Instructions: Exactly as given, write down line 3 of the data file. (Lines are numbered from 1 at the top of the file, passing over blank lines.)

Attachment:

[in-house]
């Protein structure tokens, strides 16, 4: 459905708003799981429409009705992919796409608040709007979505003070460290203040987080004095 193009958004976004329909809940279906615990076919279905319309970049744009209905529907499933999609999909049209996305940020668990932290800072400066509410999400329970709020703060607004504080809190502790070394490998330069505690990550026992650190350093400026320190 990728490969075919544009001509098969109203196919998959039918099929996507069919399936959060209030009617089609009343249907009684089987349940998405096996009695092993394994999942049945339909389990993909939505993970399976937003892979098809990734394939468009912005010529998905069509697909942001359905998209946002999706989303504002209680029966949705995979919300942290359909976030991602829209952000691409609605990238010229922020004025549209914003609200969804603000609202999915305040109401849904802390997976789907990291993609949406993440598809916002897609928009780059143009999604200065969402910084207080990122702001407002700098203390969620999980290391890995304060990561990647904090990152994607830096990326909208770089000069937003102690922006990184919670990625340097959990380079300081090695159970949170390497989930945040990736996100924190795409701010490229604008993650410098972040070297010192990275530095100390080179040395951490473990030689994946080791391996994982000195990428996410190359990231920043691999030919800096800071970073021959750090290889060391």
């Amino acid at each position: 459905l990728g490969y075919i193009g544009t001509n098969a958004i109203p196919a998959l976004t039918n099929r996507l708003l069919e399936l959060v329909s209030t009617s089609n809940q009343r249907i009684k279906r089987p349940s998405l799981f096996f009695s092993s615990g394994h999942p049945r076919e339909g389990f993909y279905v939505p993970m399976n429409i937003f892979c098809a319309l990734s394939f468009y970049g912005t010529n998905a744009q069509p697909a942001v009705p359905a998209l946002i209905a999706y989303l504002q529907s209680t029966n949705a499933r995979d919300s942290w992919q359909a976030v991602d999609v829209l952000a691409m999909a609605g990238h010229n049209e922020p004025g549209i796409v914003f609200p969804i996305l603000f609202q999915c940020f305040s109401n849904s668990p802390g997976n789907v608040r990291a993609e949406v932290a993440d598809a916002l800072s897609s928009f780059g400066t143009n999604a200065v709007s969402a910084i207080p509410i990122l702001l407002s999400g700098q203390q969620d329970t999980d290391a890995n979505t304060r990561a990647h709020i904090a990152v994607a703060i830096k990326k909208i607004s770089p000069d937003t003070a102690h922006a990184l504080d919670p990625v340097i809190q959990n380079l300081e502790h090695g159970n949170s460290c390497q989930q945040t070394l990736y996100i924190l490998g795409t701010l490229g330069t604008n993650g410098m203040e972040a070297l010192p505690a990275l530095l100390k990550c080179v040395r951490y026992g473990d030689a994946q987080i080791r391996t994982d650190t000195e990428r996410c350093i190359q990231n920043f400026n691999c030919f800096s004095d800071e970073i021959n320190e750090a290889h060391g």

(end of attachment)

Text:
């Amino acid at each position: 459905l990728g490969y075919i193009g544009t001509n098969a958004i109203p196919a998959l976004t039918n099929r996507l708003l069919e399936l959060v329909s209030t009617s089609n809940q009343r249907i009684k279906r089987p349940s998405l799981f096996f009695s092993s615990g394994h999942p049945r076919e339909g389990f993909y279905v939505p993970m399976n429409i937003f892979c098809a319309l990734s394939f468009y970049g912005t010529n998905a744009q069509p697909a942001v009705p359905a998209l946002i209905a999706y989303l504002q529907s209680t029966n949705a499933r995979d919300s942290w992919q359909a976030v991602d999609v829209l952000a691409m999909a609605g990238h010229n049209e922020p004025g549209i796409v914003f609200p969804i996305l603000f609202q999915c940020f305040s109401n849904s668990p802390g997976n789907v608040r990291a993609e949406v932290a993440d598809a916002l800072s897609s928009f780059g400066t143009n999604a200065v709007s969402a910084i207080p509410i990122l702001l407002s999400g700098q203390q969620d329970t999980d290391a890995n979505t304060r990561a990647h709020i904090a990152v994607a703060i830096k990326k909208i607004s770089p000069d937003t003070a102690h922006a990184l504080d919670p990625v340097i809190q959990n380079l300081e502790h090695g159970n949170s460290c390497q989930q945040t070394l990736y996100i924190l490998g795409t701010l490229g330069t604008n993650g410098m203040e972040a070297l010192p505690a990275l530095l100390k990550c080179v040395r951490y026992g473990d030689a994946q987080i080791r391996t994982d650190t000195e990428r996410c350093i190359q990231n920043f400026n691999c030919f800096s004095d800071e970073i021959n320190e750090a290889h060391g």